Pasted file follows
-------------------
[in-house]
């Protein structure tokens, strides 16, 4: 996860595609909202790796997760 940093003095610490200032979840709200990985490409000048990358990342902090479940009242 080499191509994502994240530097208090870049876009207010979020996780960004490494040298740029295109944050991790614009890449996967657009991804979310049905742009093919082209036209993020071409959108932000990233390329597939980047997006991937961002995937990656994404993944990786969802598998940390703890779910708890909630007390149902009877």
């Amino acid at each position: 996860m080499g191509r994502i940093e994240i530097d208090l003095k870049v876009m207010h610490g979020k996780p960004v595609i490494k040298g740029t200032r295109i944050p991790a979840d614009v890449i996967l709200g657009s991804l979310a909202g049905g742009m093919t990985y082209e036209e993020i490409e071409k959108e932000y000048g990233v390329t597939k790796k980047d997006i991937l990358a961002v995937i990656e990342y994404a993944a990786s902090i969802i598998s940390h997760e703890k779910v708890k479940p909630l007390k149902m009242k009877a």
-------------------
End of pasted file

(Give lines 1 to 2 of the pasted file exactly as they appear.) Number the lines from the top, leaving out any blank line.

[in-house]
């Protein structure tokens, strides 16, 4: 996860595609909202790796997760 940093003095610490200032979840709200990985490409000048990358990342902090479940009242 080499191509994502994240530097208090870049876009207010979020996780960004490494040298740029295109944050991790614009890449996967657009991804979310049905742009093919082209036209993020071409959108932000990233390329597939980047997006991937961002995937990656994404993944990786969802598998940390703890779910708890909630007390149902009877």